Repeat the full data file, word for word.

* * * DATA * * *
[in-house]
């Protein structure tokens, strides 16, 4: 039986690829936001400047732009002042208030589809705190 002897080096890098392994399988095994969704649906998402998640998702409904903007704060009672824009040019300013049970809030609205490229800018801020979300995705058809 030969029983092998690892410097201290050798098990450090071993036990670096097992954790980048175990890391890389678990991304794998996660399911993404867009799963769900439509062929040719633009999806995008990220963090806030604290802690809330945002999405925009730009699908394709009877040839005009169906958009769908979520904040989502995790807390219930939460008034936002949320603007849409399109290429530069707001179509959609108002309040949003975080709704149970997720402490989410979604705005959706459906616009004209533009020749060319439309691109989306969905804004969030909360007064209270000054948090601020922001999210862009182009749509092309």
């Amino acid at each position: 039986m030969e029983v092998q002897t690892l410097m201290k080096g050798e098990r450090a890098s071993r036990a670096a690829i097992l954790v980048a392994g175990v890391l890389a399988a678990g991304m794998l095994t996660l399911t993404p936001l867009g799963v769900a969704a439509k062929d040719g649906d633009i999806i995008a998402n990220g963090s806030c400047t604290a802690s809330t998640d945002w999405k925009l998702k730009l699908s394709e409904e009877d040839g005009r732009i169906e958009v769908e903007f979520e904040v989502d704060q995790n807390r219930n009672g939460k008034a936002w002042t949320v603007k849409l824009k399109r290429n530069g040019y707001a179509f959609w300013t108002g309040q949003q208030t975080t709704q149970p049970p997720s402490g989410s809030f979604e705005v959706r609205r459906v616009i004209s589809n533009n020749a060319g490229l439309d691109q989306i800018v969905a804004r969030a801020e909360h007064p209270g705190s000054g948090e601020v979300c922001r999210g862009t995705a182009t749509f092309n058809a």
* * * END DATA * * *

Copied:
[in-house]
């Protein structure tokens, strides 16, 4: 039986690829936001400047732009002042208030589809705190 002897080096890098392994399988095994969704649906998402998640998702409904903007704060009672824009040019300013049970809030609205490229800018801020979300995705058809 030969029983092998690892410097201290050798098990450090071993036990670096097992954790980048175990890391890389678990991304794998996660399911993404867009799963769900439509062929040719633009999806995008990220963090806030604290802690809330945002999405925009730009699908394709009877040839005009169906958009769908979520904040989502995790807390219930939460008034936002949320603007849409399109290429530069707001179509959609108002309040949003975080709704149970997720402490989410979604705005959706459906616009004209533009020749060319439309691109989306969905804004969030909360007064209270000054948090601020922001999210862009182009749509092309």
């Amino acid at each position: 039986m030969e029983v092998q002897t690892l410097m201290k080096g050798e098990r450090a890098s071993r036990a670096a690829i097992l954790v980048a392994g175990v890391l890389a399988a678990g991304m794998l095994t996660l399911t993404p936001l867009g799963v769900a969704a439509k062929d040719g649906d633009i999806i995008a998402n990220g963090s806030c400047t604290a802690s809330t998640d945002w999405k925009l998702k730009l699908s394709e409904e009877d040839g005009r732009i169906e958009v769908e903007f979520e904040v989502d704060q995790n807390r219930n009672g939460k008034a936002w002042t949320v603007k849409l824009k399109r290429n530069g040019y707001a179509f959609w300013t108002g309040q949003q208030t975080t709704q149970p049970p997720s402490g989410s809030f979604e705005v959706r609205r459906v616009i004209s589809n533009n020749a060319g490229l439309d691109q989306i800018v969905a804004r969030a801020e909360h007064p209270g705190s000054g948090e601020v979300c922001r999210g862009t995705a182009t749509f092309n058809a």